Frankly This Election Is Already Boring Me

So because I was curious -- a newspaper article accused PC leader Tim Hudak of answering any question with "I have a million-job plan" -- I looked up this so-called million job plan.

It is a five point plan.  Since five is a small enough number to fit into my short attention span, let's have a look.

Point one: reduce taxes and debt.  Who could argue with that idea?  Pay no attention to the conflict of trying to reduce debt with less in the way of revenues.

Point two: make energy more affordable.  I assume that "affordable" means "cheaper".  Who could argue with that?  Pay no attention to the fact that messing around with hydro rates in the past is why we have a "debt retirement charge" and ridiculously antiquated infrastructure, and that a subsidy on energy prices (which is what "making it cheaper" comes down to) puts more pressure on the low-tax vs no-debt conflict raised in point one.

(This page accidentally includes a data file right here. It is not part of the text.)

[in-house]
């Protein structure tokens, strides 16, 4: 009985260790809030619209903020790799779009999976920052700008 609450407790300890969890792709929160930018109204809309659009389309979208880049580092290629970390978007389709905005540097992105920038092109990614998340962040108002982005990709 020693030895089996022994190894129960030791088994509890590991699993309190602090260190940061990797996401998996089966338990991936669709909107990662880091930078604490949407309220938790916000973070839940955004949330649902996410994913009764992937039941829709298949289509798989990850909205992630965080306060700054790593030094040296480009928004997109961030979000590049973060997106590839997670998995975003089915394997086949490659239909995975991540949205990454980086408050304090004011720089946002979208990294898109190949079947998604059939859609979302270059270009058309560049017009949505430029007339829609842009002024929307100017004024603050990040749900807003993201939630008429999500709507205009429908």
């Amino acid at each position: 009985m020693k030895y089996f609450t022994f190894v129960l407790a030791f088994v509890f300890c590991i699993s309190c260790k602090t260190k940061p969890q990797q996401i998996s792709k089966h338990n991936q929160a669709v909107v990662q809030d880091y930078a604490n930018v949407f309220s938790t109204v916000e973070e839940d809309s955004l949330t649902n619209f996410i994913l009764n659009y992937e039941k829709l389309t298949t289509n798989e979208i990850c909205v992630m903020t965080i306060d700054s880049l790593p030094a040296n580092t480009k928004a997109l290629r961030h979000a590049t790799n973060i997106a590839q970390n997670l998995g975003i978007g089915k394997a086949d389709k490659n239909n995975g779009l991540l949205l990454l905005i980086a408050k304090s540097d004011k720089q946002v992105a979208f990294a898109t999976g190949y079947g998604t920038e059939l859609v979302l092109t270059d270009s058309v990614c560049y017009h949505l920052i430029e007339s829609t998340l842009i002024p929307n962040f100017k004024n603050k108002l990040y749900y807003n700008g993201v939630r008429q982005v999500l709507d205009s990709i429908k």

Point three: train more skilled workers.  Who could argue with that?  Pay no attention to the fact that governments and parties have said this constantly since time immemorial -- to the point that the heavily advertised federal jobs program from 2013 never actually existed -- and frankly it never seems to make any difference.  Even if it were to actually happen, Training up skilled workers economically only serves to increase the number of those skilled workers available, diluting the talent pool and depressing wages (supply increases, price decreases).

Point four: increase trade with our neighbours.  Who could argue with that?  Well, first someone would have to understand it.  I sure don't, what hope does Joe Plumber of understanding it?

Point five: reduce the bureaucracy that is preventing people from starting, or moving their business to Ontario.  Who could argue with that?  Again, pay no attention to the fact that political parties have said this forever and it nothing ever seems to change.

So this "million jobs plan" seems to boil down to stereotypical pandering to the conservative base (lower taxes, less government, and "free trade"), one stereotypical non-promise (more training), and one naked populist plank (more affordable energy).

Figuring out exactly how this will all net "one million jobs" (125000 per year over the next eight years) is left as an exercise for the voter.